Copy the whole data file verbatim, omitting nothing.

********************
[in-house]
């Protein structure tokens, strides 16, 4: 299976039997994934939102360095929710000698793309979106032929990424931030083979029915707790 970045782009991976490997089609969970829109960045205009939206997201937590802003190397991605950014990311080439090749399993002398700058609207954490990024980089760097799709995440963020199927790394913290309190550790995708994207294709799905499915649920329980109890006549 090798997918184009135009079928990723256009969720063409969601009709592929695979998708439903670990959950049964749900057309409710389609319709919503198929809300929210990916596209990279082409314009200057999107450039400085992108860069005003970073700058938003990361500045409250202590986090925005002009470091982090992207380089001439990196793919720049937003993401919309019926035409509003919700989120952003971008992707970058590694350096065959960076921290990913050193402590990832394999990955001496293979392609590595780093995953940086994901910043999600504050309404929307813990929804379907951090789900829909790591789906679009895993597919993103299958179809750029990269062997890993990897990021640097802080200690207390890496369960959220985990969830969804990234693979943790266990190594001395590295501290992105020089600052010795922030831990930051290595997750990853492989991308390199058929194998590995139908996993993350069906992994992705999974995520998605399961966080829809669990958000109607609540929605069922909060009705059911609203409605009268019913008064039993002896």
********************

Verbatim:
[in-house]
């Protein structure tokens, strides 16, 4: 299976039997994934939102360095929710000698793309979106032929990424931030083979029915707790 970045782009991976490997089609969970829109960045205009939206997201937590802003190397991605950014990311080439090749399993002398700058609207954490990024980089760097799709995440963020199927790394913290309190550790995708994207294709799905499915649920329980109890006549 090798997918184009135009079928990723256009969720063409969601009709592929695979998708439903670990959950049964749900057309409710389609319709919503198929809300929210990916596209990279082409314009200057999107450039400085992108860069005003970073700058938003990361500045409250202590986090925005002009470091982090992207380089001439990196793919720049937003993401919309019926035409509003919700989120952003971008992707970058590694350096065959960076921290990913050193402590990832394999990955001496293979392609590595780093995953940086994901910043999600504050309404929307813990929804379907951090789900829909790591789906679009895993597919993103299958179809750029990269062997890993990897990021640097802080200690207390890496369960959220985990969830969804990234693979943790266990190594001395590295501290992105020089600052010795922030831990930051290595997750990853492989991308390199058929194998590995139908996993993350069906992994992705999974995520998605399961966080829809669990958000109607609540929605069922909060009705059911609203409605009268019913008064039993002896």